Prosecuting starvation in the extraordinary chambers in the courts of Cambodia
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Wisconsin international law journal, Vol. 29, Spring 2011, p. 34-69
J. Solomon Bashi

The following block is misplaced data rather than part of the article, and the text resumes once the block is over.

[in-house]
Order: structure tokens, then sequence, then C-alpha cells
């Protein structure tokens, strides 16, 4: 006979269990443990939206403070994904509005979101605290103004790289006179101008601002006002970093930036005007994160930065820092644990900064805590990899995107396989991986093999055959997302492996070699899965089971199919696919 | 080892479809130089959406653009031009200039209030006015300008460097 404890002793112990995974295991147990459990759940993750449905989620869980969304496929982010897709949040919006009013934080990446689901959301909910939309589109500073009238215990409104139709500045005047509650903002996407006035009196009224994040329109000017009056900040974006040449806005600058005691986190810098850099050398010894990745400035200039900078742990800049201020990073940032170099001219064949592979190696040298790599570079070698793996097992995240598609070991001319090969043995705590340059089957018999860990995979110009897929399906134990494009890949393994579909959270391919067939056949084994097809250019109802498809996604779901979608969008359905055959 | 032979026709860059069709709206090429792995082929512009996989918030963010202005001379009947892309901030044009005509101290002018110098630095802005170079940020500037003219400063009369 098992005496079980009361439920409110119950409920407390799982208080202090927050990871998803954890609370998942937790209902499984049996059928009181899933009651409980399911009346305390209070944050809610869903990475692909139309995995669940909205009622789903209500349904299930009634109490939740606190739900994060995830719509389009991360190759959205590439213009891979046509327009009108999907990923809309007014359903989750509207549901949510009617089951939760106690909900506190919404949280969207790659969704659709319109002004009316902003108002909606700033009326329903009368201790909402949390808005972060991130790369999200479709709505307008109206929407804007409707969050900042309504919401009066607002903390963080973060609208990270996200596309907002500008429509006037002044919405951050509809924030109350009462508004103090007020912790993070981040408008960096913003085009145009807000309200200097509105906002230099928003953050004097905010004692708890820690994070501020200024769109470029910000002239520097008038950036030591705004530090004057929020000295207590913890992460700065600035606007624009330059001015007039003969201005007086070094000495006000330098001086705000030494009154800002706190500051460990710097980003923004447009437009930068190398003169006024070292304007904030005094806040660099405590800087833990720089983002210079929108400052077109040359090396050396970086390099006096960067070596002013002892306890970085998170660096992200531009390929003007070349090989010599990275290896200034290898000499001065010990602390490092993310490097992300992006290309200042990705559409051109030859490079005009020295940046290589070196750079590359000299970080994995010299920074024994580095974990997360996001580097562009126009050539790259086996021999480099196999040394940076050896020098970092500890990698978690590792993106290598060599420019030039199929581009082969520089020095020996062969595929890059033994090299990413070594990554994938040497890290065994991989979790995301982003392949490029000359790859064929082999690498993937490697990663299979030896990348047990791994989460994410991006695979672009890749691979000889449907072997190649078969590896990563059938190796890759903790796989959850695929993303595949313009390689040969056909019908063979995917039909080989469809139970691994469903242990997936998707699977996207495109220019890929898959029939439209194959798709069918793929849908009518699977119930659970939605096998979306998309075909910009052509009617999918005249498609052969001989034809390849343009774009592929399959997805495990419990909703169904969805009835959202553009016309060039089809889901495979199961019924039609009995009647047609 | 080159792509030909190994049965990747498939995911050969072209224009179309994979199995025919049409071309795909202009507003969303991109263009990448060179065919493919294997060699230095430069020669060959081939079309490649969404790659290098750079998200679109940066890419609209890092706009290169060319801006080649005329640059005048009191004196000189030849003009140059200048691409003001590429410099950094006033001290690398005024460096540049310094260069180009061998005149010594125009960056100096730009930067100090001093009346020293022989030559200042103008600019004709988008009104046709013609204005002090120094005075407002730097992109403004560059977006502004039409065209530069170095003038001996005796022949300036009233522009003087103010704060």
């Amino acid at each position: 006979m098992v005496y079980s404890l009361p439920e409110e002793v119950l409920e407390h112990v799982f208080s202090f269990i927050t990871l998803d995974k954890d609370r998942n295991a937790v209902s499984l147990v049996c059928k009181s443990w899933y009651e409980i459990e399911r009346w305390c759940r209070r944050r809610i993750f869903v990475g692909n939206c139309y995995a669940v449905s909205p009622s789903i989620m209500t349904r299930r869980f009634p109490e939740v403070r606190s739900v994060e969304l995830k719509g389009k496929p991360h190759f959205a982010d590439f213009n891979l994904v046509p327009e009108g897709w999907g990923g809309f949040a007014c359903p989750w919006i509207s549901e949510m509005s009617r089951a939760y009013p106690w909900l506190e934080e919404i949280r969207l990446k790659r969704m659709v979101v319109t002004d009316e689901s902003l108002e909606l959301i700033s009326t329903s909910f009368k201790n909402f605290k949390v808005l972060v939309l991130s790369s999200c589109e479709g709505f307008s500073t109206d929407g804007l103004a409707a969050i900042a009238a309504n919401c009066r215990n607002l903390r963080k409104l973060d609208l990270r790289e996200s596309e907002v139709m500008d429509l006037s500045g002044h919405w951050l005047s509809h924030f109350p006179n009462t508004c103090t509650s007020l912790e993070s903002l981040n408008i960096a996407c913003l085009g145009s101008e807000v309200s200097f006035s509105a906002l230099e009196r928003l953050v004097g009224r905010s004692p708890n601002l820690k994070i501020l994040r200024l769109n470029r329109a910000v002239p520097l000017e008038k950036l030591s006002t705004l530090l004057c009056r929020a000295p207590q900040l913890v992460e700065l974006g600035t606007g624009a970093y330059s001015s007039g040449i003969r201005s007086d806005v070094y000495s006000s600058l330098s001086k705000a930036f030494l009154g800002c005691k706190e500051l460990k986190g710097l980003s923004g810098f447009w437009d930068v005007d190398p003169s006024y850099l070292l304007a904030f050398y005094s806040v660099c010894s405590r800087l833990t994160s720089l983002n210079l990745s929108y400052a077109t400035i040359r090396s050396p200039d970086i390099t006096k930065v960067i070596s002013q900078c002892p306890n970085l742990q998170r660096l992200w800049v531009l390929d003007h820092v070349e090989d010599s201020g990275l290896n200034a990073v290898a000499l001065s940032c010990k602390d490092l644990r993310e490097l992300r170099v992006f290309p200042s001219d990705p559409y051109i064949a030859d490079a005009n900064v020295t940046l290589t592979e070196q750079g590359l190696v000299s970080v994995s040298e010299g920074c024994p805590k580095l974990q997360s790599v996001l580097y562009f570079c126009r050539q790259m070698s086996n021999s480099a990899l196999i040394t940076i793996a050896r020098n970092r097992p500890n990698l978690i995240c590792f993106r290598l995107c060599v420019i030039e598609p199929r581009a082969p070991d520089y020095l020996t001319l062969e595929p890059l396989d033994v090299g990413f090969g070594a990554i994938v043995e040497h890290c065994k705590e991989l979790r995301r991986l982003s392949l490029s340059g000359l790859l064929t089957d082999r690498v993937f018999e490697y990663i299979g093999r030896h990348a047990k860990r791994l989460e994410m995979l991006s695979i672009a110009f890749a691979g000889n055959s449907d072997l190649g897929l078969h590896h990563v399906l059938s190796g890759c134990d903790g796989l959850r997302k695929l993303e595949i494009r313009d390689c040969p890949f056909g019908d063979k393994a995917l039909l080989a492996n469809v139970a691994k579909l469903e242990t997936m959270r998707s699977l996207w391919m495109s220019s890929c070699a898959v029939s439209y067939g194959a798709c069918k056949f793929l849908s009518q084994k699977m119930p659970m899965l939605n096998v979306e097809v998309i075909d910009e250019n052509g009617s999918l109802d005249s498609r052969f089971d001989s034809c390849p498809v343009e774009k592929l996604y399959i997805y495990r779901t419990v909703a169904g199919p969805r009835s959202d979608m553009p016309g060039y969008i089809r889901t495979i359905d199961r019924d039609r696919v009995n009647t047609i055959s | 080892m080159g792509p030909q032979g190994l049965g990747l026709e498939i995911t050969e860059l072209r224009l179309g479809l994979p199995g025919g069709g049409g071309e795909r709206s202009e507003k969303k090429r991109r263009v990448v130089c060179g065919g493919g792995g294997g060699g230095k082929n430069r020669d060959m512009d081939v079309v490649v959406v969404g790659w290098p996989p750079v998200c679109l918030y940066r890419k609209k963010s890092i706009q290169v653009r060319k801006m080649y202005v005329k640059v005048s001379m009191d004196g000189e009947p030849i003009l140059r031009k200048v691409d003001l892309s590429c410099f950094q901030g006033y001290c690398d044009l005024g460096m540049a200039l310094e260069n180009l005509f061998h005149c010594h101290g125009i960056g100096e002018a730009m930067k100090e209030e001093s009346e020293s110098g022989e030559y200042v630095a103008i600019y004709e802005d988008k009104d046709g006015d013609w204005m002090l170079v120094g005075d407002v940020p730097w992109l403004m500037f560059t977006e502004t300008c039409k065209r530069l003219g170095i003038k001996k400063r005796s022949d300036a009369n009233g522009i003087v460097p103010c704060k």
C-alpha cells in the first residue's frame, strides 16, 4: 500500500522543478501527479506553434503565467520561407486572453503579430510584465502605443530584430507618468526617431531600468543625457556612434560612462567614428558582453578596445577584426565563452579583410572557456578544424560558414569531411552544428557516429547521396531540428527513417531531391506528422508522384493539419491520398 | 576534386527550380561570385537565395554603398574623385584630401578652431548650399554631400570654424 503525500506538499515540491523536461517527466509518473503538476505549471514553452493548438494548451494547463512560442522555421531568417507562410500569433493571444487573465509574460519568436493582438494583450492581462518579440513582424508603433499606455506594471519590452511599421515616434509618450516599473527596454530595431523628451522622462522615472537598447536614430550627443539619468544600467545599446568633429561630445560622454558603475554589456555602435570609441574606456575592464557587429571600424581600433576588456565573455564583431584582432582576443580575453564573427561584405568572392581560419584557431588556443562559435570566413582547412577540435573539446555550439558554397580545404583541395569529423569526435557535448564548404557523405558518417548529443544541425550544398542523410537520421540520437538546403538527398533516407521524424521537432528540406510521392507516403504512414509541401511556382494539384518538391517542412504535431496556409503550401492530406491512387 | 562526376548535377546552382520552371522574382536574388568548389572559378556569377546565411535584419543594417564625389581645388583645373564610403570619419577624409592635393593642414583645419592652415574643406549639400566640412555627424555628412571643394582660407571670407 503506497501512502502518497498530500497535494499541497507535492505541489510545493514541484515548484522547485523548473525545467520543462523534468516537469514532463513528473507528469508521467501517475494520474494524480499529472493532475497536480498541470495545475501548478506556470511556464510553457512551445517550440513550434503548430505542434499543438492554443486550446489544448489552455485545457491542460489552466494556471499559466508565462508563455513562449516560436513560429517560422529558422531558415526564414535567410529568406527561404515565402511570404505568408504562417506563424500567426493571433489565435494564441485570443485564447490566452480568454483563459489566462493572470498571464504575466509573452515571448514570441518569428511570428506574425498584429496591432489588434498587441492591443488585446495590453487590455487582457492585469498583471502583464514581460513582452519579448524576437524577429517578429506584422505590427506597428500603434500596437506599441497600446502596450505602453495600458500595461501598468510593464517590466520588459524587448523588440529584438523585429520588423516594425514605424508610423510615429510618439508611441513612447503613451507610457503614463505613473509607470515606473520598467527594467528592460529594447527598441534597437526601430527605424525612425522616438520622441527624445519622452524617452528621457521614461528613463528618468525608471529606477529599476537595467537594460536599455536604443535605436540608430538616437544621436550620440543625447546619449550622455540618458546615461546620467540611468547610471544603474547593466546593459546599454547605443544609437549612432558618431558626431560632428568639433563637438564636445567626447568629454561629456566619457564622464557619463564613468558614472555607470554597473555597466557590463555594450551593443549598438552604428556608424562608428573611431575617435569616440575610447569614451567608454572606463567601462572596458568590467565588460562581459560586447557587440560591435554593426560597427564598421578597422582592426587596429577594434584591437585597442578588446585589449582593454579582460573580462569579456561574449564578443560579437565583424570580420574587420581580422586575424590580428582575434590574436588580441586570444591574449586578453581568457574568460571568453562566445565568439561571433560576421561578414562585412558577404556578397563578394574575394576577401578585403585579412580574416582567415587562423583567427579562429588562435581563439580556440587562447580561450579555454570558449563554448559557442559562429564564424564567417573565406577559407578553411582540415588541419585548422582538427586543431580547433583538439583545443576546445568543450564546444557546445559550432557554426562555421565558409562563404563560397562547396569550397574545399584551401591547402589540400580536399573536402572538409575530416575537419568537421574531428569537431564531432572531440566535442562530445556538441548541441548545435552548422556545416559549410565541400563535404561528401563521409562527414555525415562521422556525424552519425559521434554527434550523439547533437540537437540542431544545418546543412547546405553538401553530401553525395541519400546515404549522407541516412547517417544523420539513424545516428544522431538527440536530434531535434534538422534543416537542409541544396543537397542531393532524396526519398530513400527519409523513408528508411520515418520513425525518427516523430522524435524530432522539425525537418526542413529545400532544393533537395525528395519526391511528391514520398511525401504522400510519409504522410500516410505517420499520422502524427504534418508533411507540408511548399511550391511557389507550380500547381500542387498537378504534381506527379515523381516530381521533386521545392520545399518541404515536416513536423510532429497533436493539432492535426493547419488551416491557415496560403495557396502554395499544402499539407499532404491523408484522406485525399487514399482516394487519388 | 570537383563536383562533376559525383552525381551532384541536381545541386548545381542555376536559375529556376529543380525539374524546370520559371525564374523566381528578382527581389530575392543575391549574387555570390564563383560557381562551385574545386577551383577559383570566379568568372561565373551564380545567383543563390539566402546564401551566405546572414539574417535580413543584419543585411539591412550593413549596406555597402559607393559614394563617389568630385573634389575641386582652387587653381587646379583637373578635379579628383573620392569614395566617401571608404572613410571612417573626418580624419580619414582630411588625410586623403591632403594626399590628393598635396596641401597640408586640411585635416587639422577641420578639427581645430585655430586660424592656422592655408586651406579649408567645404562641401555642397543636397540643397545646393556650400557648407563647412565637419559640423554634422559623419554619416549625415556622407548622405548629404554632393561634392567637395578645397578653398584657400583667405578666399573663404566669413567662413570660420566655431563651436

Although numerous governments have manipulated food supplies in an effort to control their constituents and target specific populations, there is no legal precedent for trying and convicting government leaders for government-induced famines. As the Extraordinary Chambers in the Courts of Cambodia (ECCC) attempts to administer justice to the victims of the Democratic Kampuchea (DK) regime, which held power from 1975 to 1979, the court should examine the feasibility of prosecuting the DK leaders for the starvation that they caused. While starvation may not have been the most brutal type of crime committed by the DK regime, it was certainly the most prevalent. This article discusses the evolution of starvation as an international crime and ascertains how these laws apply to any potential prosecution for starvation of DK leaders in the ECCC.